Coromandel Properties at 2751 Kingsway in Vancouver Feb. 13, 2023.
Coromandel Properties at 2751 Kingsway in Vancouver Feb. 13, 2023. PHOTO BY ARLEN REDEKOP /PNG

In July 2015, Zhong explained in a news release that his company’s new name, Coromandel,  was “derived from the valuable screens that were created in China and shipped all over the world via the Coromandel Coast of southern India. We chose (the name) to honour the heritage of our company’s principals who travelled from China to make Canada their home.”

By 2016, the trend of massive amounts of capital flowing from mainland China to real estate markets around the world was underway. Large developers, equity investors and insurance firms from mainland China were making big purchases in the U.S. and across Europe. In early 2016, Beijing-based Anbang Insurance paid $1 billion to buy a set of four office towers in downtown Vancouver.

 

But there were also much smaller companies, backed by a mix of money from B.C., other Canadian provinces and overseas that were jumping into the market to assemble residential land and buy commercial sites in various part of Metro Vancouver.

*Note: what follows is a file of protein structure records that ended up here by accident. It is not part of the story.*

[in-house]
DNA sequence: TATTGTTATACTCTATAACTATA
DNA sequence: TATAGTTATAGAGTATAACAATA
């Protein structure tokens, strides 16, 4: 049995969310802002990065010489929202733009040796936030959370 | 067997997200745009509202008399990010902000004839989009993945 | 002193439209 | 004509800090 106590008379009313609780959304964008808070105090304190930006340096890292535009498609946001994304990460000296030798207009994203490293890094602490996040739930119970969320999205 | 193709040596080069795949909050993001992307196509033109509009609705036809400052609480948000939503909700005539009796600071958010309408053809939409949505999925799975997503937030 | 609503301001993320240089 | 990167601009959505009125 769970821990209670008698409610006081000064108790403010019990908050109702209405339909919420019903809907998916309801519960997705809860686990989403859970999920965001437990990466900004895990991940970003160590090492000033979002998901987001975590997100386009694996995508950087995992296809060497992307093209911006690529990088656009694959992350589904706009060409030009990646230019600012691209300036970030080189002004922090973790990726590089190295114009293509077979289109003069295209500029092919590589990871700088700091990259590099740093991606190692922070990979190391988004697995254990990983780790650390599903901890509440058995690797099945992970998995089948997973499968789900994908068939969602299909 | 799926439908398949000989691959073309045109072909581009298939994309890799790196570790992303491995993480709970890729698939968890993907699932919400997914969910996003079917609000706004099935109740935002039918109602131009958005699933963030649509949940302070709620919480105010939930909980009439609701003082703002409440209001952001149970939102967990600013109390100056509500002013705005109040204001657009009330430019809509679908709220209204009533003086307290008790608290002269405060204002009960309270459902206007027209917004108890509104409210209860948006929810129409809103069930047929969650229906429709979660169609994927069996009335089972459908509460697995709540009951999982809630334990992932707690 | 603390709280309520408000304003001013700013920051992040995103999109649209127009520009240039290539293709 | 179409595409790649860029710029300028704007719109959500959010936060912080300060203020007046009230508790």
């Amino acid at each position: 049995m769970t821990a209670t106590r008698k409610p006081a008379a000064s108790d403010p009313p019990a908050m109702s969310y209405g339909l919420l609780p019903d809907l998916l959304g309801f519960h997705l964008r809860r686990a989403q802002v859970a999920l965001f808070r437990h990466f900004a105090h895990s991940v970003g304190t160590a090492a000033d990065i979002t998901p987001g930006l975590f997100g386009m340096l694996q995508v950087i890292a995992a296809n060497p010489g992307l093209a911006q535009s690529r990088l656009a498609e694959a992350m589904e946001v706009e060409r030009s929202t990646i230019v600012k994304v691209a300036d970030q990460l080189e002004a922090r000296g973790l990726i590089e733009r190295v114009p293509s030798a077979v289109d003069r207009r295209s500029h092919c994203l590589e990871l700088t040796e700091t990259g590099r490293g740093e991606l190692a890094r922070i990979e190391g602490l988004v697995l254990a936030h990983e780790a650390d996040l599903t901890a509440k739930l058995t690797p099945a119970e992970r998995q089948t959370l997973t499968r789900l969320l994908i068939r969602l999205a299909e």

Coromandel was one of several of these. Some local developers were critical of the way these newer companies seemed to be buying prime lots at top dollar with no pressing plans to develop them. Academics and observers said it wasn’t the first time inflated real estate prices were being blamed on investors and immigrants from Asia, pointing back to the 1980s and 1990s-era exodus of people and money from Hong Kong to Vancouver.

While new development firms emerged in Vancouver’s hot real estate market over the past decade, some of their principals and executives spoke to media to introduce themselves, but Coromandel’s Zhong declined.